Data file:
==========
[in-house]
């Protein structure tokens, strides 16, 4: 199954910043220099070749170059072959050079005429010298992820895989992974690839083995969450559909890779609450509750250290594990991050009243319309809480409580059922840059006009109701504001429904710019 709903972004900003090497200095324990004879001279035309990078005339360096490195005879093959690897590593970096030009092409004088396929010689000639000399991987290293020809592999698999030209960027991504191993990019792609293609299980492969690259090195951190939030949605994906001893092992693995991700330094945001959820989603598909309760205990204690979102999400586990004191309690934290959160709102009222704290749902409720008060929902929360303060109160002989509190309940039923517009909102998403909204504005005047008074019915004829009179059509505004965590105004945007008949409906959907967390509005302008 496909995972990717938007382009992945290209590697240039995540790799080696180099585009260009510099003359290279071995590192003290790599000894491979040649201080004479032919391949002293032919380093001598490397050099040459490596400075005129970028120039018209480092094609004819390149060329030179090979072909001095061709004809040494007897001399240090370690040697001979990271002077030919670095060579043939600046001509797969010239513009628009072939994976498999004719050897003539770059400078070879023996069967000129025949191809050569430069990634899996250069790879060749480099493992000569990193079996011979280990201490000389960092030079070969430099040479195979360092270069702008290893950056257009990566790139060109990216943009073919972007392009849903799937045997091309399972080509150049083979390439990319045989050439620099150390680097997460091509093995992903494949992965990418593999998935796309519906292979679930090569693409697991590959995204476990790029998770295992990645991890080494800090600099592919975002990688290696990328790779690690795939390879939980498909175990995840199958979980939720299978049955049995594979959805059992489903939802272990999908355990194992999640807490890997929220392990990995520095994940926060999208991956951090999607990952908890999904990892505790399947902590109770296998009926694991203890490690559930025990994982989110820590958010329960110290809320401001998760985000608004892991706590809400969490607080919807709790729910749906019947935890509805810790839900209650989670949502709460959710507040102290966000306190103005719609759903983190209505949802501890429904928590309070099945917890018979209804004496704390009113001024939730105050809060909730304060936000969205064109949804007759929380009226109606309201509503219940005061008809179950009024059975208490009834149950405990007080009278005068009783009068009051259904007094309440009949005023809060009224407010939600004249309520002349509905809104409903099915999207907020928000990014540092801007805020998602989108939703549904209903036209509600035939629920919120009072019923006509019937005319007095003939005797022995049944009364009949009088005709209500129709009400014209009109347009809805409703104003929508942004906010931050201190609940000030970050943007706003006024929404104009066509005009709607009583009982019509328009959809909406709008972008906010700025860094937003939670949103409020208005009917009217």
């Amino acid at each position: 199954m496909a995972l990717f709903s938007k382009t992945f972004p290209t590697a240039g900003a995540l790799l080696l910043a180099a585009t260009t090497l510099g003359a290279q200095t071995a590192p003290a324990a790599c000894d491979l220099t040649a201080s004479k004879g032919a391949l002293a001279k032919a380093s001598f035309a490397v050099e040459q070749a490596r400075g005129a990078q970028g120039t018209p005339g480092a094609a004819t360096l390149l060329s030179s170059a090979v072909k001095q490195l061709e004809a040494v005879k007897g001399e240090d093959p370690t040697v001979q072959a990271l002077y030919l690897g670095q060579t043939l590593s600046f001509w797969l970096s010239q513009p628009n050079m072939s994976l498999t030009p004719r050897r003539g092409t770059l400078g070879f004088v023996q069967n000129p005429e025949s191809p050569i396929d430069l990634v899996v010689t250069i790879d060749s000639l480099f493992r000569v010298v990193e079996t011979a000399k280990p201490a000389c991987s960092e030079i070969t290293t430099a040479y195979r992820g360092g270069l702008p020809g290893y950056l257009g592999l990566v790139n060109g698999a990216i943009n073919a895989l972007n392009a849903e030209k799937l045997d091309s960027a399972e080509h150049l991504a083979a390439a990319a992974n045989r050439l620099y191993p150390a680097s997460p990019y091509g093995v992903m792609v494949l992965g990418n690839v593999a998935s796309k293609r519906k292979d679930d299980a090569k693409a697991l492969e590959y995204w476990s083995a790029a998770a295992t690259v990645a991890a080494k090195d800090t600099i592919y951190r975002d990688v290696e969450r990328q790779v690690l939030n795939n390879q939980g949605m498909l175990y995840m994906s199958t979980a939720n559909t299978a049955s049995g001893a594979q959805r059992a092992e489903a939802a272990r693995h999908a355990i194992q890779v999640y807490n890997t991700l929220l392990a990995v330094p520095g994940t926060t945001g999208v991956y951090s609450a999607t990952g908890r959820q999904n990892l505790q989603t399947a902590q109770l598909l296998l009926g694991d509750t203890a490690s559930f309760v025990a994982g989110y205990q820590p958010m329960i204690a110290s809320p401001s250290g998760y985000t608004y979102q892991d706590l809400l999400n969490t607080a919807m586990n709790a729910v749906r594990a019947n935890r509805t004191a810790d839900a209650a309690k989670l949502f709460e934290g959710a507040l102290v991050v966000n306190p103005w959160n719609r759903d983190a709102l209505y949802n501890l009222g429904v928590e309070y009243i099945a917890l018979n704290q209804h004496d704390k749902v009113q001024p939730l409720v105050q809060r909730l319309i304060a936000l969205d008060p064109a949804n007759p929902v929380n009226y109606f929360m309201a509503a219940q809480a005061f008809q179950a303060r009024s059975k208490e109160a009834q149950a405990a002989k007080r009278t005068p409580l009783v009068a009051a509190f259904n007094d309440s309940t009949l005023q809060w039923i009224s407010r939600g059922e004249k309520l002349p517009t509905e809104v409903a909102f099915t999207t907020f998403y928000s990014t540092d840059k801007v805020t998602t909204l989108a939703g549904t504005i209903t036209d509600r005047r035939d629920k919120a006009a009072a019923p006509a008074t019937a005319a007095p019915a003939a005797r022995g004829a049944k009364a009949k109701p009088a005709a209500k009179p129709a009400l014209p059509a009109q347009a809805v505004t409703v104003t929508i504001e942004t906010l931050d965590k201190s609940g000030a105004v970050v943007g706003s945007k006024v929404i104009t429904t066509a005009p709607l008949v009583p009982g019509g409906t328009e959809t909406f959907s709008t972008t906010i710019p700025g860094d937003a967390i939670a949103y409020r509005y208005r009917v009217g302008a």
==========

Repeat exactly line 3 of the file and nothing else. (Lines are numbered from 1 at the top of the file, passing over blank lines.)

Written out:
């Amino acid at each position: 199954m496909a995972l990717f709903s938007k382009t992945f972004p290209t590697a240039g900003a995540l790799l080696l910043a180099a585009t260009t090497l510099g003359a290279q200095t071995a590192p003290a324990a790599c000894d491979l220099t040649a201080s004479k004879g032919a391949l002293a001279k032919a380093s001598f035309a490397v050099e040459q070749a490596r400075g005129a990078q970028g120039t018209p005339g480092a094609a004819t360096l390149l060329s030179s170059a090979v072909k001095q490195l061709e004809a040494v005879k007897g001399e240090d093959p370690t040697v001979q072959a990271l002077y030919l690897g670095q060579t043939l590593s600046f001509w797969l970096s010239q513009p628009n050079m072939s994976l498999t030009p004719r050897r003539g092409t770059l400078g070879f004088v023996q069967n000129p005429e025949s191809p050569i396929d430069l990634v899996v010689t250069i790879d060749s000639l480099f493992r000569v010298v990193e079996t011979a000399k280990p201490a000389c991987s960092e030079i070969t290293t430099a040479y195979r992820g360092g270069l702008p020809g290893y950056l257009g592999l990566v790139n060109g698999a990216i943009n073919a895989l972007n392009a849903e030209k799937l045997d091309s960027a399972e080509h150049l991504a083979a390439a990319a992974n045989r050439l620099y191993p150390a680097s997460p990019y091509g093995v992903m792609v494949l992965g990418n690839v593999a998935s796309k293609r519906k292979d679930d299980a090569k693409a697991l492969e590959y995204w476990s083995a790029a998770a295992t690259v990645a991890a080494k090195d800090t600099i592919y951190r975002d990688v290696e969450r990328q790779v690690l939030n795939n390879q939980g949605m498909l175990y995840m994906s199958t979980a939720n559909t299978a049955s049995g001893a594979q959805r059992a092992e489903a939802a272990r693995h999908a355990i194992q890779v999640y807490n890997t991700l929220l392990a990995v330094p520095g994940t926060t945001g999208v991956y951090s609450a999607t990952g908890r959820q999904n990892l505790q989603t399947a902590q109770l598909l296998l009926g694991d509750t203890a490690s559930f309760v025990a994982g989110y205990q820590p958010m329960i204690a110290s809320p401001s250290g998760y985000t608004y979102q892991d706590l809400l999400n969490t607080a919807m586990n709790a729910v749906r594990a019947n935890r509805t004191a810790d839900a209650a309690k989670l949502f709460e934290g959710a507040l102290v991050v966000n306190p103005w959160n719609r759903d983190a709102l209505y949802n501890l009222g429904v928590e309070y009243i099945a917890l018979n704290q209804h004496d704390k749902v009113q001024p939730l409720v105050q809060r909730l319309i304060a936000l969205d008060p064109a949804n007759p929902v929380n009226y109606f929360m309201a509503a219940q809480a005061f008809q179950a303060r009024s059975k208490e109160a009834q149950a405990a002989k007080r009278t005068p409580l009783v009068a009051a509190f259904n007094d309440s309940t009949l005023q809060w039923i009224s407010r939600g059922e004249k309520l002349p517009t509905e809104v409903a909102f099915t999207t907020f998403y928000s990014t540092d840059k801007v805020t998602t909204l989108a939703g549904t504005i209903t036209d509600r005047r035939d629920k919120a006009a009072a019923p006509a008074t019937a005319a007095p019915a003939a005797r022995g004829a049944k009364a009949k109701p009088a005709a209500k009179p129709a009400l014209p059509a009109q347009a809805v505004t409703v104003t929508i504001e942004t906010l931050d965590k201190s609940g000030a105004v970050v943007g706003s945007k006024v929404i104009t429904t066509a005009p709607l008949v009583p009982g019509g409906t328009e959809t909406f959907s709008t972008t906010i710019p700025g860094d937003a967390i939670a949103y409020r509005y208005r009917v009217g302008a």